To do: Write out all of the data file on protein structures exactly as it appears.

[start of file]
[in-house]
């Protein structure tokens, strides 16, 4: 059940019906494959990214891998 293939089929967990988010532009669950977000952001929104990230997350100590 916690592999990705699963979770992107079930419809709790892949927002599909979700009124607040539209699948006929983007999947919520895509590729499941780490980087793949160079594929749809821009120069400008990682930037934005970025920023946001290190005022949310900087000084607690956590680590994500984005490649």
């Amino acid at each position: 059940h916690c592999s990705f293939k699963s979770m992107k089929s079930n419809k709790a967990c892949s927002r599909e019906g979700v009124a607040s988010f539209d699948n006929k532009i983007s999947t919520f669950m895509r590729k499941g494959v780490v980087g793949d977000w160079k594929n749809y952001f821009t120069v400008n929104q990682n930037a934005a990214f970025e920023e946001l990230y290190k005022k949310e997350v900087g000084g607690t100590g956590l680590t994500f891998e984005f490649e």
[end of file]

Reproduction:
[in-house]
């Protein structure tokens, strides 16, 4: 059940019906494959990214891998 293939089929967990988010532009669950977000952001929104990230997350100590 916690592999990705699963979770992107079930419809709790892949927002599909979700009124607040539209699948006929983007999947919520895509590729499941780490980087793949160079594929749809821009120069400008990682930037934005970025920023946001290190005022949310900087000084607690956590680590994500984005490649």
């Amino acid at each position: 059940h916690c592999s990705f293939k699963s979770m992107k089929s079930n419809k709790a967990c892949s927002r599909e019906g979700v009124a607040s988010f539209d699948n006929k532009i983007s999947t919520f669950m895509r590729k499941g494959v780490v980087g793949d977000w160079k594929n749809y952001f821009t120069v400008n929104q990682n930037a934005a990214f970025e920023e946001l990230y290190k005022k949310e997350v900087g000084g607690t100590g956590l680590t994500f891998e984005f490649e």